There is evidence for this in the secondary GIC market, which has to be one of the most ridiculously infinitesimal markets in the world, but which exists at the major dealers not so much as a money-maker, but as a service to clients. Some GICs are transferrable and the dealer will buy them from the owner at a really, really lousy price – I think the bid yield is about 150bp over the market rate, but I confess I’m not too sure of that. I have a major dealer’s offering sheet from 2012 on hand, which is headed by the statement: “ALL Secondary GICS offered at approximately +50bps over today’s Best GIC Rates (on the [Redacted] System”

This is a great deal for buyers, and I have often recommended to clients that they open accounts at a major dealer for the purpose of access to new issues and access to secondary GICs. And why I am I saying this? Because I think the buyer will get a “fair” price, just like teacher talked about in kindergarten? Hell, no! It’s because I think the buyer will get a really good price, courtesy of the really, really shitty price that was offered to the poor sucker who needed to cash his GIC early.

Now this example comes from a market that barely exists, but I claim that it shows in sharp relief the problem with TRACE – which is that it encourages prices that are not “fair”, but prices that really stick it to the liquidity seeker in order to reward both the interim and the ultimate liquidity supplier.

And I will claim that this cannot be considered a Good Thing. This is an increase in the cost of liquidity, which leads to a decline in liquidity, which leads to an increase in the liquidity premium demanded for holding a position, which leads to higher coupons required from the issuer at issue time. And I claim that this is a Bad Thing because the purpose of the corporate bond market is to allow issuers to source cheap capital.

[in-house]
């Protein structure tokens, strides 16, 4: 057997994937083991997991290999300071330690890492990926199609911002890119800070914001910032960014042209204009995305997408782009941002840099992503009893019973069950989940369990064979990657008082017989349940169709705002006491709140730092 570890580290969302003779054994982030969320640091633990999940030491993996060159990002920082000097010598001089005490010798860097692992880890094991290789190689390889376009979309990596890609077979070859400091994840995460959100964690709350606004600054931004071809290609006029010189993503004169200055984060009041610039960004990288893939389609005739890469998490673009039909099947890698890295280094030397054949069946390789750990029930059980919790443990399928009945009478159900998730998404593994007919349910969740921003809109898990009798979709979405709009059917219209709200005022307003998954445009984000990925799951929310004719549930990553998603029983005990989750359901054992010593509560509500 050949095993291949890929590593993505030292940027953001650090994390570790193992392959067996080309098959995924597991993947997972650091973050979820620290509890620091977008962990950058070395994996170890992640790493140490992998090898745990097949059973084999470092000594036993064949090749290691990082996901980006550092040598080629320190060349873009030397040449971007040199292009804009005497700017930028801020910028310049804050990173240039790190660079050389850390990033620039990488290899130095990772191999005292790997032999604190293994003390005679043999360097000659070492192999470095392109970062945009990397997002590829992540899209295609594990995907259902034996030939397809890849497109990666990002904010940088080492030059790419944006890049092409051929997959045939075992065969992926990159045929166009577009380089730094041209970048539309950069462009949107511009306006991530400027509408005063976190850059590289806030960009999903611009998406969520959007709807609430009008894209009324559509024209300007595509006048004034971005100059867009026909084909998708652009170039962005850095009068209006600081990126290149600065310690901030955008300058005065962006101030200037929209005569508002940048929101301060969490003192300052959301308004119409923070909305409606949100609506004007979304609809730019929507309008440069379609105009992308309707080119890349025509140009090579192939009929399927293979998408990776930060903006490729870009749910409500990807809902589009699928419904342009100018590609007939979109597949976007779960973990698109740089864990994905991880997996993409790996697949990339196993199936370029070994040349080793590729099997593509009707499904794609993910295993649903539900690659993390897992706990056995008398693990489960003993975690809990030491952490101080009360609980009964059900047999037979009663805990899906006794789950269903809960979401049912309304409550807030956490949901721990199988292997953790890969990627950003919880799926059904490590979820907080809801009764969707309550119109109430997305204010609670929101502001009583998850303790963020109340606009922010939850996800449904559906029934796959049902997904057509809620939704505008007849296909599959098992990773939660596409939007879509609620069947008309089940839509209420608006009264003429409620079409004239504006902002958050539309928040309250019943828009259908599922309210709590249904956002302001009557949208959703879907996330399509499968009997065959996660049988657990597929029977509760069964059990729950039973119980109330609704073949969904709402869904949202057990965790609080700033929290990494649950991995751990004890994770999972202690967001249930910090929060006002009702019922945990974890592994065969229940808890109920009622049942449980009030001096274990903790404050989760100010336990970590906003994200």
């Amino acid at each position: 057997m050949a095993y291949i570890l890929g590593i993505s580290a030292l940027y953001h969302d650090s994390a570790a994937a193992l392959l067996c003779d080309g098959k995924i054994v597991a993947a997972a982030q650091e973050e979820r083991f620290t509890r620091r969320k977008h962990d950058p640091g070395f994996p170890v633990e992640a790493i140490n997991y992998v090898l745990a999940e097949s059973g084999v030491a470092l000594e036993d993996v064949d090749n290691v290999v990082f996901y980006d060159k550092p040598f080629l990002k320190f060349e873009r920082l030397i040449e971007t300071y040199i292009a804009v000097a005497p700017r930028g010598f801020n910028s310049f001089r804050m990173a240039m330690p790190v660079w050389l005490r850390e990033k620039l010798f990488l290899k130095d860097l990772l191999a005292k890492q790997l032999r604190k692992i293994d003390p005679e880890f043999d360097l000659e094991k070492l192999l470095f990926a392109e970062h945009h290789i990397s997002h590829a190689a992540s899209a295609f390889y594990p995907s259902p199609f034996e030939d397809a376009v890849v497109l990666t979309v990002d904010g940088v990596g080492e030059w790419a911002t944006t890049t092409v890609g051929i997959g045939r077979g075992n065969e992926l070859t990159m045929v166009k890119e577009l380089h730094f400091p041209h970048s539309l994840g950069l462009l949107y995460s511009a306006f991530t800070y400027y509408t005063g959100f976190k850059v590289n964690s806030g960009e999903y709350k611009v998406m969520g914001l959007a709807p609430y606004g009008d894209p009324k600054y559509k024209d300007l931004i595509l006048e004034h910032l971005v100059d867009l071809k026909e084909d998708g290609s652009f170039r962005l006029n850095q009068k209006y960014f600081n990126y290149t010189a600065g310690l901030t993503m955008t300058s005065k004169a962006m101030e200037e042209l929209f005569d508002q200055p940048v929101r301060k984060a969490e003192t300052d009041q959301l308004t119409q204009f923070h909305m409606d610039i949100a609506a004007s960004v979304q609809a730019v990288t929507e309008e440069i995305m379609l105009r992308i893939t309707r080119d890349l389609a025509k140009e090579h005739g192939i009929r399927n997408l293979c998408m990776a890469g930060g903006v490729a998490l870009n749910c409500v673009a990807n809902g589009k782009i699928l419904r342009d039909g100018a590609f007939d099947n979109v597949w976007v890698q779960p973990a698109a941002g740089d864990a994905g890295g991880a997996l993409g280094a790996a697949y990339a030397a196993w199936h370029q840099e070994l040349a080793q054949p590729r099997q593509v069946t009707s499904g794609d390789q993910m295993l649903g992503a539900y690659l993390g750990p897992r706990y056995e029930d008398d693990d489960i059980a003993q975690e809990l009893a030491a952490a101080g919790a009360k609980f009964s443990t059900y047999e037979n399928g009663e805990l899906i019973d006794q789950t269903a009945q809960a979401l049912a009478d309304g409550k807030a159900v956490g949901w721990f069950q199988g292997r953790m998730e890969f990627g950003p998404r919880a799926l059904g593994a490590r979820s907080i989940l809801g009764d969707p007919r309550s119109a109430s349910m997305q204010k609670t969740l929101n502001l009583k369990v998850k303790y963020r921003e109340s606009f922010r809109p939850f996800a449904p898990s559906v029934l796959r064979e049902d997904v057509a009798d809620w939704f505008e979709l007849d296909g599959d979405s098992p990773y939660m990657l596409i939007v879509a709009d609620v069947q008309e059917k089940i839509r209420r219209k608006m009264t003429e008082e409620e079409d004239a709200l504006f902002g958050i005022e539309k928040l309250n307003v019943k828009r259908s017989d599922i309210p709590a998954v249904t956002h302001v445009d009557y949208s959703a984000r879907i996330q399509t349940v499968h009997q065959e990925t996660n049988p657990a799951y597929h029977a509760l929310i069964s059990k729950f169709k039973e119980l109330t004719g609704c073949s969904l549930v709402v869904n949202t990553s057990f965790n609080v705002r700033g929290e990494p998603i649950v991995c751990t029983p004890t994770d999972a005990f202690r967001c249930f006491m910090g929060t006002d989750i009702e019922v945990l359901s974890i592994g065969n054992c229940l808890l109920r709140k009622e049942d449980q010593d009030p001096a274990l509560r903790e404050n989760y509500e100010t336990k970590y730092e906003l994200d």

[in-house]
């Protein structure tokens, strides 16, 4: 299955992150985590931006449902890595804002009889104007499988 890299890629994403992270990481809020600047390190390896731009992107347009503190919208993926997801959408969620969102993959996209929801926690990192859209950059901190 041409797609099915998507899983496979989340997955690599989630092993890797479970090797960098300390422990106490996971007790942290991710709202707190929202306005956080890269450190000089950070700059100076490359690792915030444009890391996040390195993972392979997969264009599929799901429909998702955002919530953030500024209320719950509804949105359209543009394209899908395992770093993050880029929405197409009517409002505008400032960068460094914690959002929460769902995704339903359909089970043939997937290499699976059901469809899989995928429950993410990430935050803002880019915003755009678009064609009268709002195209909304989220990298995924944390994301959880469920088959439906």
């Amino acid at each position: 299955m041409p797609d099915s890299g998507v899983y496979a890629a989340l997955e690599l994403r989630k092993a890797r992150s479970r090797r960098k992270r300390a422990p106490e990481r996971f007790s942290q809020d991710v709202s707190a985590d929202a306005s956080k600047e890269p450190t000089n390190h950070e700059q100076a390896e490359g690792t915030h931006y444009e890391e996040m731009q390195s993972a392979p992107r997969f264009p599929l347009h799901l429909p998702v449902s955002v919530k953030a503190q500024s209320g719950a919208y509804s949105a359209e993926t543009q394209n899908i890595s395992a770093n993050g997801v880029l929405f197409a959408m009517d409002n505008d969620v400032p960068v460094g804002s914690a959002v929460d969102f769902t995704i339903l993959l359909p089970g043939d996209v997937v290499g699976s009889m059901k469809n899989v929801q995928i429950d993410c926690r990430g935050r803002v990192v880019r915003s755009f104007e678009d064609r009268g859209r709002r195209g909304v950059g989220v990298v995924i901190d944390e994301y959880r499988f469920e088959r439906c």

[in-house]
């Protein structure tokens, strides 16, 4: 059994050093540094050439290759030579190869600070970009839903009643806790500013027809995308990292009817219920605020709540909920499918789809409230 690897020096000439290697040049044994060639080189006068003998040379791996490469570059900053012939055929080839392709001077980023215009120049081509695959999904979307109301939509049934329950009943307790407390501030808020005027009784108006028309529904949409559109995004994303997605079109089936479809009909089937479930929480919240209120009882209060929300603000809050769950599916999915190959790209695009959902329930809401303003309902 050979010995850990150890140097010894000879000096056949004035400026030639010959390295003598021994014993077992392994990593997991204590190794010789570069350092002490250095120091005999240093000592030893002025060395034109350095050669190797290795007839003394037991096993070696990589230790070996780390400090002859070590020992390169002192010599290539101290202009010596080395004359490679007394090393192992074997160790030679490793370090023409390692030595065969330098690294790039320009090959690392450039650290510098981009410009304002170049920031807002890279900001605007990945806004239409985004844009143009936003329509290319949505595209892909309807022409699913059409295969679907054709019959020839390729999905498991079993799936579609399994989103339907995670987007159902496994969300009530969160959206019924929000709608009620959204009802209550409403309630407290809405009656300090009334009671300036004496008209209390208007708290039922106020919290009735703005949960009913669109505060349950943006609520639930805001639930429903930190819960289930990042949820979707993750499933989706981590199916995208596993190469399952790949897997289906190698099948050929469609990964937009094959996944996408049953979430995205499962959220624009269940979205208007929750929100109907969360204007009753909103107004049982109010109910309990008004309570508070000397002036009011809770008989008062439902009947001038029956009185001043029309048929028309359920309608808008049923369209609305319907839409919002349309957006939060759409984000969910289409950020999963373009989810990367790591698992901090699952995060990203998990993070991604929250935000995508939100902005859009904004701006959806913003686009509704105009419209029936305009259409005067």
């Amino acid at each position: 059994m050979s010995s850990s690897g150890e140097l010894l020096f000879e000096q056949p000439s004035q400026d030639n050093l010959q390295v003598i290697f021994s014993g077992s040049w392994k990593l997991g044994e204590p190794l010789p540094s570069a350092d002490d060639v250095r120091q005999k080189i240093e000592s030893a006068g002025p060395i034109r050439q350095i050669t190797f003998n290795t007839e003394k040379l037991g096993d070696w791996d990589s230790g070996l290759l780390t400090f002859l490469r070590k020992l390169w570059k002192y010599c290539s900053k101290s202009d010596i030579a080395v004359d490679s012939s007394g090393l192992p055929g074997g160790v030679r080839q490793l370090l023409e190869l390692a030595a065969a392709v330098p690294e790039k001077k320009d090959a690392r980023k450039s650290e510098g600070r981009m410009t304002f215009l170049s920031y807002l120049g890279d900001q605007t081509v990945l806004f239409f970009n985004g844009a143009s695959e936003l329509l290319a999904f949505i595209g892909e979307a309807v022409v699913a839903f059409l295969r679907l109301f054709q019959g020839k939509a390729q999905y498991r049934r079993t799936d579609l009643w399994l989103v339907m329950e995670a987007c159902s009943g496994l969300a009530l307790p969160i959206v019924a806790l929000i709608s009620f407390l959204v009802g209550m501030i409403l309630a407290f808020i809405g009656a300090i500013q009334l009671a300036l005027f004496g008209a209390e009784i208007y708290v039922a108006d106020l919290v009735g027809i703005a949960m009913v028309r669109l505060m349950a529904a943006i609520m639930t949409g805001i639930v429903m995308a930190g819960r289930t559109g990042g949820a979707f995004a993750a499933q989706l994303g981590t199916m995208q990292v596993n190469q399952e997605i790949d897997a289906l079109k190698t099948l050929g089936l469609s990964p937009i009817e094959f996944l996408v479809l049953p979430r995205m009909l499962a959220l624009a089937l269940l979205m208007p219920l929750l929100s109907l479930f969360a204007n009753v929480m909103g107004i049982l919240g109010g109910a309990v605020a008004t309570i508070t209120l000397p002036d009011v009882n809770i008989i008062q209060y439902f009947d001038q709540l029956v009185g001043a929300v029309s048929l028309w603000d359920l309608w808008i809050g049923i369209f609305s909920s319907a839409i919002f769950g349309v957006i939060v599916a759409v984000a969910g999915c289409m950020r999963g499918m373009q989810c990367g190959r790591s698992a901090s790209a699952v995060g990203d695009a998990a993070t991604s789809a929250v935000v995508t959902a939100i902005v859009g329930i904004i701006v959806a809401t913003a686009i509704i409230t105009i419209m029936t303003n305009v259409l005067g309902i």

Note that none of these assertions has been tested, but for now we’ll call it the Shitty Price Hypothesis. It has the advantage of actually providing a causal mechanism for the reduction of trading experienced under TRACE: say you’re a portfolio manager and there’s a wave of redemptions. You have to raise cash. In the old days, you could utilize the opportunity to rebalance and improve your portfolio slightly. Got too much junk in the portfolio? Fine, raise the cash by selling it. But if all you see is stink-bids, you’re almost forced to move up the credit quality ladder and sell something more liquid. Thus, TRACE has made it more difficult for you to do your job.

To be fair, the authors make what might be an indirect allusion to this at the end of their Section 6: